Raines describes the installed seals as “fairly low profile,” yet they obviously are not as smooth as the surface of a continuous CIPP liner. It follows that over time some debris collection may occur at the joints, but the product has a long, proven history in a variety of pipe repair applications.

Safe completion

The repair work was undertaken by the contractor during dry-weather seasons to avoid the possibility of work crews producing environmental damage to the canyon floor during rainfalls. This meant that work was limited to an April-to-October window. Crews began work in April 2018, a full year after the winning bid was awarded. They pulled out in October of that year and returned in April 2019, finishing in August.

Laborers in the pipe were protected against fumes by small blowers that kept the air moving. Each crew member wore a sensor to warn of excess exposure to hydrogen sulfide, carbon dioxide and other sewage gases. All the sensors were monitored via Bluetooth for further safety against a sudden spike in fume content. No crew safety incidents were reported.

Ultimately, the completed project was more expensive than anticipated. The winning bid by Abhe & Svoboda came in at just under $7 million, but design changes and other unanticipated charges ran up the bill for the 4.5-mile project to more than $8 million.

Mastering the process

Systematically repairing more than a thousand leaking joints in 54- and 60-inch pipe was no small feat. The sheer number of joints spread over 4.5 miles was somewhat daunting to anticipate, and the logistics of moving people and materials in and out of a temporarily emptied pipe added to the challenge.

It all came together for a crew from Abhe & Svoboda, a full-service restoration contractor, which was assigned the job of removing hundreds of PVC weld strips from joints and replacing them with mechanical internal seals. Fewer than a dozen employees were involved in the rehab job, but they were utilized in what Casey Raines termed “an assembly line.” Raines was project engineer on the job for GHD, a multinational professional services firm.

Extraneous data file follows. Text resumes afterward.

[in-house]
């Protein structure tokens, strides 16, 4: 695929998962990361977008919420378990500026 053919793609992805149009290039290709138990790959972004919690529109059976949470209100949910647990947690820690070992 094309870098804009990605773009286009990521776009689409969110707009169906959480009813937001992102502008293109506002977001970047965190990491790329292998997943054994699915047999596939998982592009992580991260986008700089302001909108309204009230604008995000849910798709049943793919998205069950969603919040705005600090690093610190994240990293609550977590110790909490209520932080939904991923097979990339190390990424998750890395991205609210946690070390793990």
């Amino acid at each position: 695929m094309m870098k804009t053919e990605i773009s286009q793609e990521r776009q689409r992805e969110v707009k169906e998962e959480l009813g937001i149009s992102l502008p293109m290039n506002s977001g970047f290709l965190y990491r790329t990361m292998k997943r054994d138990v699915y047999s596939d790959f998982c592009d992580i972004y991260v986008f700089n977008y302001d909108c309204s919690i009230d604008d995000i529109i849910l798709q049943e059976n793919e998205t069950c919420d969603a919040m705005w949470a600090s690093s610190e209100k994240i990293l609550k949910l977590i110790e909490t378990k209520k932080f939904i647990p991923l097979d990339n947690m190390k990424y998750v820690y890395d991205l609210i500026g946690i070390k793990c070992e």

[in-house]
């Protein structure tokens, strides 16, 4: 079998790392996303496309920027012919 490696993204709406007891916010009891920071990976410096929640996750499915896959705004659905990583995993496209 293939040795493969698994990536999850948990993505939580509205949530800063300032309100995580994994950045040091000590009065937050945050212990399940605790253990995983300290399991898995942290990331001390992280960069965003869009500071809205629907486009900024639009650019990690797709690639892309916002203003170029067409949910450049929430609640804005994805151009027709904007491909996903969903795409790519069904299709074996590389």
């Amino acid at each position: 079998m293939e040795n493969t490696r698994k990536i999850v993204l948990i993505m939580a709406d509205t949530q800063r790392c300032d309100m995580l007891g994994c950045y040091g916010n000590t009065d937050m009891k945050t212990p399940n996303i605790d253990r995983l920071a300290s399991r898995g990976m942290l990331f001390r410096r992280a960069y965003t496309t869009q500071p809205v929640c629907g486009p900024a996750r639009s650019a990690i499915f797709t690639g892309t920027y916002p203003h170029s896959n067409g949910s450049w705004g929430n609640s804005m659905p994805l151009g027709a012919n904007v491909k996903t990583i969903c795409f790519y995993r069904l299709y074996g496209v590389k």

Rather than swarm all over a joint to repair it, two-person Abhe & Svoboda teams worked on an individual joint in sequence, each team completing an assigned task before making way for a successor team. They all utilized hand tools for their work. Those who needed air or water for a task were supplied via hoses run into the pipe from manholes.

“The first two-man crew cleaned the area around the joint, and a second crew assessed damage and measured to determine what seal would be used,” Raines says. A third crew removed the damaged PVC weld strip from the joint. A follow-up team repaired any damaged concrete and leveled the area around the joint with mortar to ensure a tight seal. An epoxy was applied to the edges of the joint area.

“Then a team would enter the pipe, bringing down the rubber and stainless steel components. It would install the seal, hydraulically expand the retaining bands, lock them in place and do an air test to ensure it was installed properly.” A final team with cameras then would enter the pipe and document the completed work.

The tedious but coordinated labor in San Diego’s Rose Canyon proceeded steadily, and crews grew more productive as they progressed. Raines says, “They did about eight joints a day at first, but the contractor was able to complete almost 14 a day on average as the work continued.”

When the work began, 1,110 joints were assumed to need fixing. That estimate was based on the standard 20-foot length of a segment of the sewer main. But the pipe was curved in some places, meaning joints were closer together where shorter segments of pipe were employed, so the final count was closer to 1,200.